DENVER (KDVR) — A call to action against antisemitism on Tuesday night in Colorado. Community, faith and state leaders came together virtually to address the recent hostage situation at a Texas synagogue.

On Saturday chaos erupted at a synagogue in Colleyville, which has heightened and renewed fears of rising antisemitism in the U.S. During Sabbath service, 44-year-old Malik Faisal Ackram walked into the Congregation Beth Israel with a pistol and held four people hostage for hours, including a rabbi who credited previous training to getting everyone out safely.

During the standoff, Akram demanded the release of a Pakistani neuroscientist convicted of trying to kill U.S Army officers in Afghanistan.

“He didn’t choose to go to the library and take people hostage. He didn’t choose a church to hold people hostage. He went to a synagogue and that was an act of antisemitism,” said Scott Levin, regional director of the Anti-Defamation League.

ADL is calling on Congress to double funding for the Department of Homeland Security’s Nonprofit Security Grant Program. According to their website, the program provides nonprofits such as Jewish schools, federations, and houses of worship with much-needed assistance to bolster security.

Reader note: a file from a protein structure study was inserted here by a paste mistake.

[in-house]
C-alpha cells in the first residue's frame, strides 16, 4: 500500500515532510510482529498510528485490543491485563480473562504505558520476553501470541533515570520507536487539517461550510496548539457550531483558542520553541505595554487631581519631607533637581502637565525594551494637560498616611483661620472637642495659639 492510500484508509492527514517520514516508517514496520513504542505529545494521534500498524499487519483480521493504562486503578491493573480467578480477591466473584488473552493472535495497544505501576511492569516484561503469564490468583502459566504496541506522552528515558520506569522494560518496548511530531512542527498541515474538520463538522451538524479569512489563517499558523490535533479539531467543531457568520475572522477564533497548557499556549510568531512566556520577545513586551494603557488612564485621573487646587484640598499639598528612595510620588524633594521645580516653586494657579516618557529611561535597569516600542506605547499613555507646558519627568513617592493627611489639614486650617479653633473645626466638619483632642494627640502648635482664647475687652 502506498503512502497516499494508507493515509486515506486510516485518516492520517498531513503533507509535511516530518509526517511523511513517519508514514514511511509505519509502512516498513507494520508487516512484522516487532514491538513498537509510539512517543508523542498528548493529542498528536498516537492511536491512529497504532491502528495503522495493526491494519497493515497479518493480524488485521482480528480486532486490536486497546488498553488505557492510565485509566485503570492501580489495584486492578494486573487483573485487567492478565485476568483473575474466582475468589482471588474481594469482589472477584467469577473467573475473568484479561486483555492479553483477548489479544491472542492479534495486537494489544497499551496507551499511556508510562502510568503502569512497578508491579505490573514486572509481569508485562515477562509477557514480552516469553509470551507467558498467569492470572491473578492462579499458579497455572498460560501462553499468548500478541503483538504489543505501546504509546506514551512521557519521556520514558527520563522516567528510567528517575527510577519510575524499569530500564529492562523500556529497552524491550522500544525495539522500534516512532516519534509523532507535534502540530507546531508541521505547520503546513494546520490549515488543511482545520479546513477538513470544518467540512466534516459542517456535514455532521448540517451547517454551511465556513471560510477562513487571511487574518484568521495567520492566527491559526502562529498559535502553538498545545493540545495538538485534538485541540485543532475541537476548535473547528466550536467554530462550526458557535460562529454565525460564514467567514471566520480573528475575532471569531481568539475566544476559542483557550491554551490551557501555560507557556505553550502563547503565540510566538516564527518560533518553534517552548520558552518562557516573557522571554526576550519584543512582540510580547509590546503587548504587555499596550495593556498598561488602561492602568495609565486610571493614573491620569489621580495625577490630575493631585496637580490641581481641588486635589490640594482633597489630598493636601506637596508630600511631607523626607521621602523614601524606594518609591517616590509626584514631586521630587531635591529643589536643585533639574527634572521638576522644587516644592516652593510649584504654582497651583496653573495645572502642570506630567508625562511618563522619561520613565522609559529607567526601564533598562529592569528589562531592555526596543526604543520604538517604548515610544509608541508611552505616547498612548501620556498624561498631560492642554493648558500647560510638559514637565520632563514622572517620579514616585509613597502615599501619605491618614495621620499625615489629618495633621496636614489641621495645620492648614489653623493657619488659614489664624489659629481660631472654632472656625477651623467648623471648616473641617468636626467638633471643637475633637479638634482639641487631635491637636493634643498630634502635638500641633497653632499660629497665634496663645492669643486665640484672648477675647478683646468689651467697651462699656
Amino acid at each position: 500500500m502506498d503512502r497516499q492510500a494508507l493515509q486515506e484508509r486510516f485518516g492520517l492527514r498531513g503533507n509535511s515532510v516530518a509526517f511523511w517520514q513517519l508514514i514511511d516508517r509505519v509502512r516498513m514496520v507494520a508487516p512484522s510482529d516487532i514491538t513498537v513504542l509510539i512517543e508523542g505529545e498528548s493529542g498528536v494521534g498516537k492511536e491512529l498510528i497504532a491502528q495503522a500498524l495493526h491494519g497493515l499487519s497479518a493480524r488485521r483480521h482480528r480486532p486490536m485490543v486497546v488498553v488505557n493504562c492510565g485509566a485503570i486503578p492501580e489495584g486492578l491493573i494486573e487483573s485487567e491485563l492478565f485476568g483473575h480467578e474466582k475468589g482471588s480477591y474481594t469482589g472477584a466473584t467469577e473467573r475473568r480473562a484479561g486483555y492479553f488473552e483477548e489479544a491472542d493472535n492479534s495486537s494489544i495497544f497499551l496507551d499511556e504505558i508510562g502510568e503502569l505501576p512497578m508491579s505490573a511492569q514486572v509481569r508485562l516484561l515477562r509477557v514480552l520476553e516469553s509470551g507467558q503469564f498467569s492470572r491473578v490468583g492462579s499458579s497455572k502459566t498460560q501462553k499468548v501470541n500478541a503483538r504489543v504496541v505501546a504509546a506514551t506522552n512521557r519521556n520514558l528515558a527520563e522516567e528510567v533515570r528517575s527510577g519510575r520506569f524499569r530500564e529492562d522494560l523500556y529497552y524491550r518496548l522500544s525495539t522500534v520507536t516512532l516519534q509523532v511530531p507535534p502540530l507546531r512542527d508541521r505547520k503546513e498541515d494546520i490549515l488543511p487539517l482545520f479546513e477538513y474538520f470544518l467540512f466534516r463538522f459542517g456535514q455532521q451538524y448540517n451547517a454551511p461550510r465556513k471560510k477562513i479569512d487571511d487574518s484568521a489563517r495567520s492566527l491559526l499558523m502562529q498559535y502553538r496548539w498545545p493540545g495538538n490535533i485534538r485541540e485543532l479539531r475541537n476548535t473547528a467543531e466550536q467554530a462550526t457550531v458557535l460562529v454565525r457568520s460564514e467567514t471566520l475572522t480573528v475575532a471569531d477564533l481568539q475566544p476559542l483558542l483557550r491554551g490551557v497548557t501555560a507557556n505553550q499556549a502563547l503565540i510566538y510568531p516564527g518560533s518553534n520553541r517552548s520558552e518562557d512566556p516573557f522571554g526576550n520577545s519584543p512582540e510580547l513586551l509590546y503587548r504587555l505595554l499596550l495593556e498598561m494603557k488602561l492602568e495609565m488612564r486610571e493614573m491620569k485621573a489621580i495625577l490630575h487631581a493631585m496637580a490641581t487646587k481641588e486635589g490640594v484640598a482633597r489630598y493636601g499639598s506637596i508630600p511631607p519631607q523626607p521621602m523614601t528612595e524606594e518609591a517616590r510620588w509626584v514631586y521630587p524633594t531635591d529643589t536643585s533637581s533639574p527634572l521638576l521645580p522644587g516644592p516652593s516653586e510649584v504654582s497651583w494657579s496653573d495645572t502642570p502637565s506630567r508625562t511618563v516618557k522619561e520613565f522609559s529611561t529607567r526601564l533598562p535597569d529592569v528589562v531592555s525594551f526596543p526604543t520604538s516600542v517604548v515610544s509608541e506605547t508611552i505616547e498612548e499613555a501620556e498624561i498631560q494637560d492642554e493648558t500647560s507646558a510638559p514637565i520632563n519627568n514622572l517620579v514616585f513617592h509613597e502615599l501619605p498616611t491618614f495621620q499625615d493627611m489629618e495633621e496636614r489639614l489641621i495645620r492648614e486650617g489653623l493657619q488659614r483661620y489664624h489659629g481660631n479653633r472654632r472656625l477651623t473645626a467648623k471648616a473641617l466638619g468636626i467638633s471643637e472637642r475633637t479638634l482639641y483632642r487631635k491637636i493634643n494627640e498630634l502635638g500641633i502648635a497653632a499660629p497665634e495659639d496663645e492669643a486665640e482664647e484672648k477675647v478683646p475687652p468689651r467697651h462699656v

On Tuesday night, Colorado faith leaders and government officials expressed that Colleyville was not random and came together to stand united with the Jewish community. In attendance were Attorney General Phil Weiser and Gov. Jared Polis.

“The state of Colorado stands with you. As a state we take threats and all threats against the Jewish community, or any marginalized community, as a threat against all of us,” Polis said. “One we will not tolerate.”

Polis lent his support to improving security and safety at Colorado synagogues to make sure these acts of hate and violence don’t happen in the state or anywhere. In 2018, Denver Police upped patrols at synagogues after an anti-semitic mass shooting in Pittsburg left 11 people dead.

However, it’s not just Jewish places of worship being targeted. In 2019, a man was caught and arrested in Denver after wielding a rifle at the Downtown Islamic Center, making anti-Muslim comments.

Imam Muhammad Kolila, Rep. Iman Jodeh, Rep. Dafna Michaelson Jenet, Rocky Mountain Rabbis and Cantors President Rabbi Brian Field and President-Elect Rabbi Emily Hyatt, and President and CEO of Jewish Colorado Rabbi Jay Strear, among others, preached the same message to those of the Jewish faith.

“We say to our Jewish family: We love you; we’re praying for you and we’re praying with you,” said Dr. Thomas Mays, president of the Greater Metro Denver Ministerial Alliance.

The White House is labeling the Texas stand-off as an act of terrorism.

Polis said the discussion into antisemitism will continue in the state and he will lend support to ensure “Colorado remains a Colorado for all.”